In the search for potential vaccine targets for Yersina pestis (the organism that causes the bubonic or pneumonic plague), Dr. Eric Weening and collaborators from the Virginia Miller lab have demonstrated that differences in the mouse genetic background can influence pathogenicity and virulence. They were investigating the roles of two fimbrial proteins PsaA and Caf1 (also known as the F1 capsule) during Yersinia pestis pathogenesis. PsaA and Caf1 both are potential vaccine targets.
During their studies they found that Y. pestis defective in its ability to produce Psa fimbriae were attenuated to equal degrees in two genetically different mouse strains (C57BL/6J and BALB/cJ). However, when they investigated Yersinia pestis deficient in its ability to produce the F1 capsule /Caf1 fimbriae, the bacteria were only slightly attenuated in its ability to cause bubonic plague in BALB/cJ mice, but were severely attenuated in the C57BL/6J strain.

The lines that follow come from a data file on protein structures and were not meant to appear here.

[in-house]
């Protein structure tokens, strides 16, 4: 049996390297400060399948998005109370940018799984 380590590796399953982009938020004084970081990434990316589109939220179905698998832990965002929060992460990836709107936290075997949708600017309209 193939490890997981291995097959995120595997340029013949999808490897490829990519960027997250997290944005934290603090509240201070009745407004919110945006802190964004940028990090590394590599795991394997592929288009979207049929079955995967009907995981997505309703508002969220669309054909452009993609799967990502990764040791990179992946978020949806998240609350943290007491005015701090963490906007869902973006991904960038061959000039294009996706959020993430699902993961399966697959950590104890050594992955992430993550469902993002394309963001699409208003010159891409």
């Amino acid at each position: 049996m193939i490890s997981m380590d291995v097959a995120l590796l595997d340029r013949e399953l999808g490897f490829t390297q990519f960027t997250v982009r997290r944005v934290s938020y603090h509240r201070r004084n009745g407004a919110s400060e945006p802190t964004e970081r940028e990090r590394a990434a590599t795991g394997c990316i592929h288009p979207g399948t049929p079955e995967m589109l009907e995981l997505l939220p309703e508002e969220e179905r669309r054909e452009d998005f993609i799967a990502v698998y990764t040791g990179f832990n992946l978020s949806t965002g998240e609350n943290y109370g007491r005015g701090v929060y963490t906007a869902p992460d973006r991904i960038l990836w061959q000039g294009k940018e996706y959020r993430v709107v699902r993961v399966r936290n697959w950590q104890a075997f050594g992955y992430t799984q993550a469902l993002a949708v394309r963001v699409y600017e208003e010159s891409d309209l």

The role of the F1 capsule has been confusing over the last 20 years due to the fact that varying results have been documented for the requirement of Caf1 in Y. pestis pathogenesis. With this research, the Miller lab hypothesizes that these varying results potentially could be due to the differences in the strains of mice used in previous experiments and that the F1 capsule may be more important for virulence in some mouse backgrounds than others. The Miller lab is currently investigating the mechanism behind the differences in attenuation for the F1 capsule mutants in the different mouse backgrounds.